Throughout the pandemic, some pharmaceutical and health care products made false claims about the product’s ability to prevent COVID-19 and improve immunity. These claims were the focus of regulatory supervision in China. However, one of the basic requirements for such ads, i.e., prior government approval for pharmaceutical and certain health care products, is often ignored by advertising publishers and advertisers.
One recent example is that of Baidu Video, which in June of 2020 incurred a fine of three times the advertising fee it received from the advertiser, for publishing a medical treatment advertisement without obtaining prior approval from the governmental authority. Many media platforms have been punished for similar reasons.
What kinds of advertisements need to obtain official approval before publishing?
The requirement to obtain approval before publishing certain advertisements is not new. Both the Advertising Law and the Interim Measures for the Administration of Internet Advertising stipulate that prior approval must be obtained for publishing any advertisement for medical treatment, drugs, foods for special medical purpose, medical devices, pesticides, veterinary medicines or health care products (such as vitamins).
In December 2019, the Interim Administrative Measures for Approval of Advertisements for Drugs, Medical Devices, Health Care Products and Foods for Special Medical Purpose was issued (effective on March 1, 2020) and emphasized the importance of this mechanism for the eponymous products.
Who is liable when these ads are published without prior approval?
According to the Advertising Law, where an advertising agent or advertisement publisher designs, produces, provides agency services for or publishes an advertisement, when it knows or should know the existence of the illegal acts (including publishing advertisements without requisite prior approval), then the market regulation department shall confiscate the advertising fees and impose a fine of up to three times the amount of the advertising fees; where the advertising fees cannot be calculated or are very low, a fine of RMB 100,000 to RMB 200,000 shall be imposed; where the circumstances are serious, a fine of three-to-five times the advertising fees shall be imposed, and where the advertising fees cannot be calculated or are significantly low, a fine of RMB200,000 to RMB1 million shall be imposed. In any of these circumstances, the regulatory authority may suspend the advertisement publishing business, revoke the business license, or revoke the registration certificates for advertisement publishing.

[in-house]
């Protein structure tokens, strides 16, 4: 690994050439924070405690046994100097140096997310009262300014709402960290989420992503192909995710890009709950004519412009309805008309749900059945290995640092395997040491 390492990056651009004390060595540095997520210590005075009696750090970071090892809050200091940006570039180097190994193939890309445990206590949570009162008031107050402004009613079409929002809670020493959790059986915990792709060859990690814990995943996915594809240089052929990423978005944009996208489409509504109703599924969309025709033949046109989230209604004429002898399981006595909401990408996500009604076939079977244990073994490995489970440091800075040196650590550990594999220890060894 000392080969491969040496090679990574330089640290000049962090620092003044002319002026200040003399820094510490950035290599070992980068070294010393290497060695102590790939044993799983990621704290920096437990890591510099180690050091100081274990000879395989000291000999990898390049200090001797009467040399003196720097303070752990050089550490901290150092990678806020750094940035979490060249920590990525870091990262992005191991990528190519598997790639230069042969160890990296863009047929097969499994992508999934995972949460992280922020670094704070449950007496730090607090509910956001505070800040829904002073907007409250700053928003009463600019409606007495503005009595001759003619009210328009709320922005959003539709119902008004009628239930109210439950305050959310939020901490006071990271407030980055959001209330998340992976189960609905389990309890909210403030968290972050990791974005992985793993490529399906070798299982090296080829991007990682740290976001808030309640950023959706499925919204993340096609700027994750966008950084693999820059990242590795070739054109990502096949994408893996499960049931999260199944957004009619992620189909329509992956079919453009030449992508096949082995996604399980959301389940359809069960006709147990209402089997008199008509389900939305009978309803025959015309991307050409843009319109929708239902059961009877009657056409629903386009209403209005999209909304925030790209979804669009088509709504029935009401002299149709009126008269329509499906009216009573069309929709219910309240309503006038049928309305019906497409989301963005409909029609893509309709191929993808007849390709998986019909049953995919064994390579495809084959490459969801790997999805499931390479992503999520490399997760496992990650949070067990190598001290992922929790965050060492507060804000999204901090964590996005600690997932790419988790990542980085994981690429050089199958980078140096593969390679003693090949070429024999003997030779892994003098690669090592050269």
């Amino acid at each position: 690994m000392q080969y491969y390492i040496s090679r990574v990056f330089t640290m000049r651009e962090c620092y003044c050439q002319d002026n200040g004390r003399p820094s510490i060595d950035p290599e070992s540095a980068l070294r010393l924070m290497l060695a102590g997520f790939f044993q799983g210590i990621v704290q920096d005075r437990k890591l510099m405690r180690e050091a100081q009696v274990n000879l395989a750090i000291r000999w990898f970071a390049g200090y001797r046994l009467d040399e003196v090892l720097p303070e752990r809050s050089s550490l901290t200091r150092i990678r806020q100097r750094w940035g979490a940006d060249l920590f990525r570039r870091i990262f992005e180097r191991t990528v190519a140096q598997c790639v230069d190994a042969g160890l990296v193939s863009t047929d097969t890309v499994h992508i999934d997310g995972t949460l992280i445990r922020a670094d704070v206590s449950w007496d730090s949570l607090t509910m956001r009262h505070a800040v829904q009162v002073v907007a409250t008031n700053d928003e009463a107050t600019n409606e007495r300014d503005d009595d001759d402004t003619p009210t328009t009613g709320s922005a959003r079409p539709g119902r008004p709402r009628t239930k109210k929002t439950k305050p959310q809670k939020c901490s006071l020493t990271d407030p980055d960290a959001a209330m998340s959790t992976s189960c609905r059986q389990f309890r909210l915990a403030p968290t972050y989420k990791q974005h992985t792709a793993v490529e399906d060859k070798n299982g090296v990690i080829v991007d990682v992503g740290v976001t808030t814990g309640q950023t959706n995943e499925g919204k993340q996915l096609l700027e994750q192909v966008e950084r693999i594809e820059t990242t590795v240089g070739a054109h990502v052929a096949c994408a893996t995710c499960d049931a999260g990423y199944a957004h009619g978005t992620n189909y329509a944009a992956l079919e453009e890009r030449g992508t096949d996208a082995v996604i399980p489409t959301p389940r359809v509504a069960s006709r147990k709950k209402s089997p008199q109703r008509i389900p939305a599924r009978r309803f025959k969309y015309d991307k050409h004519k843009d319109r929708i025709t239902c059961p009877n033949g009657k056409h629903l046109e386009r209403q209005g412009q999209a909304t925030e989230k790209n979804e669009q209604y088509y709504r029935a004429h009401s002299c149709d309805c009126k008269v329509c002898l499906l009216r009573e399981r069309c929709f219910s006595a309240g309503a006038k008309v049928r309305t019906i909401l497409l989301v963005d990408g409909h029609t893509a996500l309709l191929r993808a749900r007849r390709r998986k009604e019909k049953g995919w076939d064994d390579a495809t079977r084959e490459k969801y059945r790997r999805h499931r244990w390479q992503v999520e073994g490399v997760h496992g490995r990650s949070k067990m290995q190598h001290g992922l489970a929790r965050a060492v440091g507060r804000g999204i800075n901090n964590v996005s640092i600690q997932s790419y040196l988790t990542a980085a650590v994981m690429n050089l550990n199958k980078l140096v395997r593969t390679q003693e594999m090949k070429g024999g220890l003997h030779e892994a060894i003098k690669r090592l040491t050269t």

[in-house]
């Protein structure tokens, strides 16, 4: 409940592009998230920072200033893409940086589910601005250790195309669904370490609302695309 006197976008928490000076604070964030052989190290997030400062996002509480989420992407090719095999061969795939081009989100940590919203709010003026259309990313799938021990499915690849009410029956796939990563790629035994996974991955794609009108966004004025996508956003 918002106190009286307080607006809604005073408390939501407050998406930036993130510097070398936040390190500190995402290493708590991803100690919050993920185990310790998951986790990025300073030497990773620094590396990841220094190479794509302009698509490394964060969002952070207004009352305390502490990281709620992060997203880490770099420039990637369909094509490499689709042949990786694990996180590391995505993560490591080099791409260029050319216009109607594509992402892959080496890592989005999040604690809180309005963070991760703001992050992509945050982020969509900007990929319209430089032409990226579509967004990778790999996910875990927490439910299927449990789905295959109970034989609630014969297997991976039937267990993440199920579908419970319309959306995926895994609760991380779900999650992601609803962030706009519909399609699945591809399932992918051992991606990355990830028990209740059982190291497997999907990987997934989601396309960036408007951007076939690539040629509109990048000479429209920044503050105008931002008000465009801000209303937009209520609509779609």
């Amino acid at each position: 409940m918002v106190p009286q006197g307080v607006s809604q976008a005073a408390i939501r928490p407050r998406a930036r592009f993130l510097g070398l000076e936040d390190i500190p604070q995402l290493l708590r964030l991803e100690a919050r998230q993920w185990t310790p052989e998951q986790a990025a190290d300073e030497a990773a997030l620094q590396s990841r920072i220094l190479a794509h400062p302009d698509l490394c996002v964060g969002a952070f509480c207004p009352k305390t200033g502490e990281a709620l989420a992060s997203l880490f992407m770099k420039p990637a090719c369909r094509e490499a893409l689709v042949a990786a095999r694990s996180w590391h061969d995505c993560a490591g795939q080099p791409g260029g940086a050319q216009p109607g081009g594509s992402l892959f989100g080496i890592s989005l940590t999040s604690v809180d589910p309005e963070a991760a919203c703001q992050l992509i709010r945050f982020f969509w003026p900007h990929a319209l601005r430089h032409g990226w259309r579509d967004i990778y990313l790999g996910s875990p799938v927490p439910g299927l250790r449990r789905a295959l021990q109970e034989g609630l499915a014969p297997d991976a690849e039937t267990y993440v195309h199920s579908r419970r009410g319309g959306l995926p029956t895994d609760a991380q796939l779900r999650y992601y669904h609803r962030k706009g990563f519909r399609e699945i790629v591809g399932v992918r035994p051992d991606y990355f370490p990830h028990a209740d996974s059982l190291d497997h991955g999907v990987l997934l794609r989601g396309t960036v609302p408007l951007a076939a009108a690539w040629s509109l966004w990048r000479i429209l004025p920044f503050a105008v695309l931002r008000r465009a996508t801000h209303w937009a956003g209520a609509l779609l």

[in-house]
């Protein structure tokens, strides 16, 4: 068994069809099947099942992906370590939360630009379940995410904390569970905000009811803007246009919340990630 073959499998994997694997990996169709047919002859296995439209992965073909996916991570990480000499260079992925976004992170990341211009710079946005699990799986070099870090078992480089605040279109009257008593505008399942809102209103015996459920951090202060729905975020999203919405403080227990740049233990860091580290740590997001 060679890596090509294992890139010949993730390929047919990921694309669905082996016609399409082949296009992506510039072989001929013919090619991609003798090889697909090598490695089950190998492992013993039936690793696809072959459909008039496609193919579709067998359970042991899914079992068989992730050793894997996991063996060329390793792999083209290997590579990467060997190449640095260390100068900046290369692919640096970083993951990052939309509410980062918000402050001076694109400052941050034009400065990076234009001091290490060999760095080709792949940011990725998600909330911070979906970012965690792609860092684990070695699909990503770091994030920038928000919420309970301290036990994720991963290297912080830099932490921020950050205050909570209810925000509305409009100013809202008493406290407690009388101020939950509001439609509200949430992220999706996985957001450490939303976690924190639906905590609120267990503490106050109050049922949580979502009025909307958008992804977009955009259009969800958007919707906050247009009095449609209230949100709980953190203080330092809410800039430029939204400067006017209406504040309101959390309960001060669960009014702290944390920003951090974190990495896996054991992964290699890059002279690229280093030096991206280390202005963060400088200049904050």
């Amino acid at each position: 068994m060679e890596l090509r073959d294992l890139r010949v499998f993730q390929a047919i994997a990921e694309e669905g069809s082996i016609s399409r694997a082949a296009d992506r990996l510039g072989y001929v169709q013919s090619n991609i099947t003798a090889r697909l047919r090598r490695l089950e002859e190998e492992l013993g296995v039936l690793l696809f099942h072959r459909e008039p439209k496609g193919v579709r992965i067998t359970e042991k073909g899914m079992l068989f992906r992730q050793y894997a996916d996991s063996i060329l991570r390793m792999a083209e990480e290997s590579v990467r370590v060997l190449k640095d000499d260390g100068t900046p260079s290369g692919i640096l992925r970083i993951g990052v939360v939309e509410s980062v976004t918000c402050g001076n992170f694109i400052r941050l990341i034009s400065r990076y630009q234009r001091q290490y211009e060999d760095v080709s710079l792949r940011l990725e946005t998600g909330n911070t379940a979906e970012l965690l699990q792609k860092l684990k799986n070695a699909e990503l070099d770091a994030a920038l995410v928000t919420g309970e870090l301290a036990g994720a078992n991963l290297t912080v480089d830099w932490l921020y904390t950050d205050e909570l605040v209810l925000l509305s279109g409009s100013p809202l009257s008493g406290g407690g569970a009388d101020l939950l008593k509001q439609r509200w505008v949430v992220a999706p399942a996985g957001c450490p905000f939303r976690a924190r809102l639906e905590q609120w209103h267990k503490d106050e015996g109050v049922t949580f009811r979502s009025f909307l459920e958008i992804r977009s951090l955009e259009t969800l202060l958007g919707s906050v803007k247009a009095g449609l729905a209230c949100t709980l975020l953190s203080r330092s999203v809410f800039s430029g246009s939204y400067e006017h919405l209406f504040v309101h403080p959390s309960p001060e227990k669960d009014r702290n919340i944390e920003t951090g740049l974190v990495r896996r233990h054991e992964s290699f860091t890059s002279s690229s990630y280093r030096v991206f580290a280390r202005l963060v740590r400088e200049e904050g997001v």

Enforcement priorities: Advertisements for medical treatment, pharmaceuticals, and health care products
In recent years, China has been rigorously supervising advertisements related to health. and prioritizing advertisements for medical treatment, pharmaceuticals, and health care products (such as vitamins), a position reaffirmed in the 2019 and 2020 Advertisement regulation priorities issued by the State Administration for Market Regulation (SAMR). This document detailed that such ads made up more than half of the illegal cases exposed by the SAMR in 2019, mostly for violations related to exaggerated effects, publishing without prior approval, and failure to mention adverse effects.
Thus, both the advertiser (i.e., the brand) and advertising publisher (such as the media platform) need to be careful when publishing any advertisement for medical treatment, pharmaceuticals, health care products or any other categories that require prior approval. There are additional rules and requirements related to the content of these advertisers, which we will address in the future.